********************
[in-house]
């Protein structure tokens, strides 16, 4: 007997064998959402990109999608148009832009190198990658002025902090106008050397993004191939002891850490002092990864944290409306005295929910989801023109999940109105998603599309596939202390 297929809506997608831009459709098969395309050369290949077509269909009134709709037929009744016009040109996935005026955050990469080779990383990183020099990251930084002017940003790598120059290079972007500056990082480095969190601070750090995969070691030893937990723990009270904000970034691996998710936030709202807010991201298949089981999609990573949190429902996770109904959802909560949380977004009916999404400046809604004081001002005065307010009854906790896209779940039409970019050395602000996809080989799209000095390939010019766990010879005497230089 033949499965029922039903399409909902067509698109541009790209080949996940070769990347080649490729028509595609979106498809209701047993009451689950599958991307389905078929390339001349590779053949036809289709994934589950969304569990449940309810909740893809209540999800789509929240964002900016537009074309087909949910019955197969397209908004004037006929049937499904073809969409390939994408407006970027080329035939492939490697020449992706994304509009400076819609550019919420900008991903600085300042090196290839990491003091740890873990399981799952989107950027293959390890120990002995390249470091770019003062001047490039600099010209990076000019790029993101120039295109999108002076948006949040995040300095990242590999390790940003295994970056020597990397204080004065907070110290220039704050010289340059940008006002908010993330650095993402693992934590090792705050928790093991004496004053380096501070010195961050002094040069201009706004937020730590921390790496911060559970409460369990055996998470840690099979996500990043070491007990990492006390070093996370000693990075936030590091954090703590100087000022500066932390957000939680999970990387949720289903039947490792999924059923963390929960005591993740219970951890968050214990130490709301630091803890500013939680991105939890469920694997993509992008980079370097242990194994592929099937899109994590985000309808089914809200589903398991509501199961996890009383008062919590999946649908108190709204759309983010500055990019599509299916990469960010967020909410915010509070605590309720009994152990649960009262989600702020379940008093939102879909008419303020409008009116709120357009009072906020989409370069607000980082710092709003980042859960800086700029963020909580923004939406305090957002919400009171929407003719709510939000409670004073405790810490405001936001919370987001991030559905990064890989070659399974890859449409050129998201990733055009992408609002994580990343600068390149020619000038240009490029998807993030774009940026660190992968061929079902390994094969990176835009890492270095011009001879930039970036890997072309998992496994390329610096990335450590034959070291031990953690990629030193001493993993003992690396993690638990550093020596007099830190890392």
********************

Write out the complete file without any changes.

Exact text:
[in-house]
């Protein structure tokens, strides 16, 4: 007997064998959402990109999608148009832009190198990658002025902090106008050397993004191939002891850490002092990864944290409306005295929910989801023109999940109105998603599309596939202390 297929809506997608831009459709098969395309050369290949077509269909009134709709037929009744016009040109996935005026955050990469080779990383990183020099990251930084002017940003790598120059290079972007500056990082480095969190601070750090995969070691030893937990723990009270904000970034691996998710936030709202807010991201298949089981999609990573949190429902996770109904959802909560949380977004009916999404400046809604004081001002005065307010009854906790896209779940039409970019050395602000996809080989799209000095390939010019766990010879005497230089 033949499965029922039903399409909902067509698109541009790209080949996940070769990347080649490729028509595609979106498809209701047993009451689950599958991307389905078929390339001349590779053949036809289709994934589950969304569990449940309810909740893809209540999800789509929240964002900016537009074309087909949910019955197969397209908004004037006929049937499904073809969409390939994408407006970027080329035939492939490697020449992706994304509009400076819609550019919420900008991903600085300042090196290839990491003091740890873990399981799952989107950027293959390890120990002995390249470091770019003062001047490039600099010209990076000019790029993101120039295109999108002076948006949040995040300095990242590999390790940003295994970056020597990397204080004065907070110290220039704050010289340059940008006002908010993330650095993402693992934590090792705050928790093991004496004053380096501070010195961050002094040069201009706004937020730590921390790496911060559970409460369990055996998470840690099979996500990043070491007990990492006390070093996370000693990075936030590091954090703590100087000022500066932390957000939680999970990387949720289903039947490792999924059923963390929960005591993740219970951890968050214990130490709301630091803890500013939680991105939890469920694997993509992008980079370097242990194994592929099937899109994590985000309808089914809200589903398991509501199961996890009383008062919590999946649908108190709204759309983010500055990019599509299916990469960010967020909410915010509070605590309720009994152990649960009262989600702020379940008093939102879909008419303020409008009116709120357009009072906020989409370069607000980082710092709003980042859960800086700029963020909580923004939406305090957002919400009171929407003719709510939000409670004073405790810490405001936001919370987001991030559905990064890989070659399974890859449409050129998201990733055009992408609002994580990343600068390149020619000038240009490029998807993030774009940026660190992968061929079902390994094969990176835009890492270095011009001879930039970036890997072309998992496994390329610096990335450590034959070291031990953690990629030193001493993993003992690396993690638990550093020596007099830190890392």